Exports have to come to the country’s rescue, in the face of persistent slow economic growth and government’s small room to manoeuvre on the domestic front.

When Finance Minister Malusi Gigaba presents his first budget speech this week, he will have to reckon with managing debt and tax levels. He has little in his armoury in the Medium-Term Budget Policy Statement (MTBPS) to spur the economy, set to grow at only half a percent this year, or boost business confidence, at its weakest in 30 years according to the South African Chamber of Commerce and Industry’s index in August 2017.

Earlier this year the Industrial Development Corporation (IDC) advised that “the South African economy will most likely have to rely on exports for a positive performance”. Signs of an export boost are encouraging. Demand in the markets of our key trading partners is looking up.

For example, the European Union (EU) – our biggest trading partner as a region – is expected to achieve ‘above-potential’ growth levels this year and in coming years on the back of much stronger performance in the first part of 2017. The IDC predicts that economic activity will continue to expand in the US, Eurozone and China at least over the shorter term. A relatively competitive exchange rate helps.

Firms which can take advantage of global market opportunities will be in a stronger position to weather the challenges in the domestic market in South Africa. These firms can continue to employ people and contribute to the broader economy through linkages with other firms, payment of taxes and consumption of infrastructure services at ports etc. Exporters engaged with developed country markets have been shown to have high levels of productivity, produce high-quality products, employ highly skilled workers and pay high wages. South Africa needs to encourage these kinds of firms to contribute during grey days for the economy as a whole.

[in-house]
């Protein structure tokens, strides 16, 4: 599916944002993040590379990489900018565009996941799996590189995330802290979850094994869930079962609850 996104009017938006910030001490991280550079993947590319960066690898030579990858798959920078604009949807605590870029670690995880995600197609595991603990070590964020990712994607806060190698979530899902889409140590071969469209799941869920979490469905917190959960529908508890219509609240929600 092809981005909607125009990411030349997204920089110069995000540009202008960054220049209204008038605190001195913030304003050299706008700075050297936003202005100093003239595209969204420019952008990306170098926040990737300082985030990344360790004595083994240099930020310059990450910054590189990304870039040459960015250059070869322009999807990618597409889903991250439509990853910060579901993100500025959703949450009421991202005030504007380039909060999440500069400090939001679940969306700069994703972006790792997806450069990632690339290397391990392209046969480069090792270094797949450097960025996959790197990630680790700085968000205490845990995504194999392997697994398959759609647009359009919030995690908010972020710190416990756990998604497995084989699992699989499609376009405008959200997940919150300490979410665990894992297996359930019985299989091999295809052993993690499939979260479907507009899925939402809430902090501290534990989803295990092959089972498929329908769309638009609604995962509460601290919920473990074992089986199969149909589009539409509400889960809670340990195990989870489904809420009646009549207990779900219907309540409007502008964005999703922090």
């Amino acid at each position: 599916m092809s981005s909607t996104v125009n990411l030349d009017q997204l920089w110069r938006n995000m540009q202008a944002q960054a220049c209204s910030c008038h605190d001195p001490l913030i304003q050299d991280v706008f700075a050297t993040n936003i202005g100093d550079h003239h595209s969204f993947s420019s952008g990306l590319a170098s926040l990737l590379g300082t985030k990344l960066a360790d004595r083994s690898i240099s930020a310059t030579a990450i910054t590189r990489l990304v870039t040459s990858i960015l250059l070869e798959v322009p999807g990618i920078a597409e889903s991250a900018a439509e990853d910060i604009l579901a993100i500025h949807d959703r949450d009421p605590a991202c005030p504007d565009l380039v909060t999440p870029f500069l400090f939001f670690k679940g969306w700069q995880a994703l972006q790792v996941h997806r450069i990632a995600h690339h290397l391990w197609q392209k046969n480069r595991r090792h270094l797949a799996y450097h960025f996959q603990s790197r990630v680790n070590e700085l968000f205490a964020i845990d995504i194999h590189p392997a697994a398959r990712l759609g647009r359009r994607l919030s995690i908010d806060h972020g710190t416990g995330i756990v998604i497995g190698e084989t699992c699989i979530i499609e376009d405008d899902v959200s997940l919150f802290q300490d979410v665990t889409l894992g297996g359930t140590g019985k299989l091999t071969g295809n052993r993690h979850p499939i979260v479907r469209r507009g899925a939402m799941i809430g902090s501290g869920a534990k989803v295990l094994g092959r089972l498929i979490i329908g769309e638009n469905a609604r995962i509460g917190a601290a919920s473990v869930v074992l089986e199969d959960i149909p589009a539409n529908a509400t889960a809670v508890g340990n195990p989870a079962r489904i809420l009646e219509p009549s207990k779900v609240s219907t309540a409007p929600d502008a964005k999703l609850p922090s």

One way to provide such encouragement that does not put a further strain on limited government resources is to negotiate favourable market access conditions for South African exporters with key trading partners. The government did this when it signed a comprehensive free trade agreement with the EU in 2016. The Southern African Development Community (SADC) Economic Partnership Agreement (EPA) with the EU entered into force just over one year ago and there are already signs of increased exports from South Africa to Europe for an expanding range of products.

The IDC confirmed that there is strong existing trade in motor vehicles and machinery between EU countries and South Africa. Possible export development opportunities exist across a much wider range of industries, including in agriculture, electrical equipment, processed fish, jewellery and footwear.

More could be done to take advantage of the SADC-EU EPA and to ensure that trade with Europe continues to make a positive contribution to the South African economy. Raising awareness of the opportunities and providing information to potential exporters is an important first step. Ensuring access to the necessary testing facilities and quality assurance infrastructure is another area where the government can work closely with the private sector to maximise exports. Assistance with access to trade finance and supporting participation in marketing activities also requires a new momentum and emphasis.

Gigaba faces the pull of many competing forces, and it will be interesting to see if the MTBPS spares any thought for the exporting community. These firms continue to provide employment and some relief in difficult times.

This article was originally published by Business Report, on 23 October 2017, and is available here.

Photo credit: Renate Dodell via VisualHunt /  CC BY-ND